In today’s Electrek Green Energy Brief (EGEB):

  • Ben Pearson of Roadster Tracker made a great video that explains how the electrical grid works.
  • Norwegian fossil-fuel company Equinor has abandoned oil-drilling plans in the Great Australian Bight.
  • The NFL’s Philadelphia Eagles wear their robust sustainability efforts on their (green) sleeves.

The Electrek Green Energy Brief (EGEB): A daily technical, financial, and political review/analysis of important green energy news.

The electrical grid 101

Aeronautical engineer Ben Pearson, who created the website Where is Roadster? about Tesla, SpaceX, and Falcon Heavy, posted a user-friendly video yesterday on his YouTube page, Roadster Tracker, called, “How the Electrical Grid Works.”

To state the obvious, we’re Electrek. And to state the obvious again, elec-tricity is in our first syllable, and at the heart of everything we write about and advocate for, from EVs to green energy.

So how does it actually work? As we transition away from fossil fuels and toward all things electric, it’s pretty important to understand what Pearson calls “one of the greatest inventions of the modern world.”

If you care about EVs and green energy, it’s worth taking the time to watch Pearson’s video below. He explains it in a really-easy-to-understand way.

Thanks to Ben Pearson! Let us know what you think in the comments.

Equinor is out of the Bight

The Great Australian Bight is a large open bay off South Australia’s coast. It’s a highly biodiverse ecosystem and the home of some endangered species. And gas and oil exploration have been going on in the Bight since the 1960s.

In 2016, BP abandoned plans to drill in the Bight, and Chevron followed in 2017. And now, Norwegian company Equinor has become the third major fossil fuel producer to abandon plans to drill for oil in the Bight.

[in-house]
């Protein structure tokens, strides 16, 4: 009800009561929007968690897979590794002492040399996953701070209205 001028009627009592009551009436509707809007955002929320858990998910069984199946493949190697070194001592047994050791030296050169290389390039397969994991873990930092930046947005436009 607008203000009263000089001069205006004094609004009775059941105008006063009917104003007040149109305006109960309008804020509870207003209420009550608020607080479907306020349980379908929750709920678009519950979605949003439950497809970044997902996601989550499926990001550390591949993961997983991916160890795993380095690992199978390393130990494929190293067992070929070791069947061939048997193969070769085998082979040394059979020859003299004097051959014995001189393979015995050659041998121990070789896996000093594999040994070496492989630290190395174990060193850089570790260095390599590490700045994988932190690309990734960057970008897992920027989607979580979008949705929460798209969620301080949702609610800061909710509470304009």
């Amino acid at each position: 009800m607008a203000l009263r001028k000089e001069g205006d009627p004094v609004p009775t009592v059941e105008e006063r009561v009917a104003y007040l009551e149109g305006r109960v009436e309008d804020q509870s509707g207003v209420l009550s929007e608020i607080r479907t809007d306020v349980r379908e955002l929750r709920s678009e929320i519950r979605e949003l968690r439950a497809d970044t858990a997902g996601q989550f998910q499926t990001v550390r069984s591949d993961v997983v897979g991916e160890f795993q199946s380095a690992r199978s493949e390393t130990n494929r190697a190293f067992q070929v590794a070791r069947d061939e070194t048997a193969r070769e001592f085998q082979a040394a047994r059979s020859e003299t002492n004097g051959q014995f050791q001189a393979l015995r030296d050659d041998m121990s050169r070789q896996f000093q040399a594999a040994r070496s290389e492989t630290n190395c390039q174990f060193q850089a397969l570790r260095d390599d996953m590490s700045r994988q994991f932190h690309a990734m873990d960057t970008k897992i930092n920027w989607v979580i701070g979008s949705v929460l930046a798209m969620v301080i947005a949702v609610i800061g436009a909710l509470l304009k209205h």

But Equinor didn’t say they pulled out for conservation reasons; the company said it was “not commercially competitive.” Unsurprisingly, they didn’t acknowledge the huge surf community protest movement to prevent the drilling from going forward. Surfers have held Fight for the Bight paddle-outs to protect the bay.

Other environmental groups have also been fighting Equinor’s initial plans to drill, as ABC explains:

Last month, the Wilderness Society launched legal action against the national regulator — the National Offshore Petroleum Safety and Environmental Management Authority (NOPSEMA) — after it granted conditional environmental approval to the project.

Greenpeace Australia Pacific chief executive officer, David Ritter, said:

The only way to protect coastal communities and the Great Australian Bight’s unique marine life is to rule out drilling permanently.

Philly Eagles go even greener

The 2018 Super Bowl winners the Philadelphia Eagles have been leaders in sustainability among professional sports teams. The team has the Go Green program that incorporates green energy production, recycling, composting, energy efficiency, and reforestation.

In December 2018, Lincoln Financial Field was awarded LEED Gold certification by the US Green Building Council.

The Eagles are also the world’s first professional sports team to be awarded the ISO 20121 Event Sustainability Management System certification, which was in June 2018. ISO 20121 is an international standard designed to help organizations involved in the events and hospitality industries integrate sustainability into management practices and processes.

Further, Lincoln Financial Field’s microgrid of 10,456 solar panels have helped generate more than 24 million kilowatt-hours, and the Eagles offset 100% of all team travel through the “Go Zero” program, among many other initiatives that address waste and water conservation.

And the team’s latest move is to partner with technology company PDC Machines, who will be providing Lincoln Field with a SimpleFuel hydrogen refueling unit to power vehicles and material handling equipment.

Photo: American Public Power Association/Unsplash

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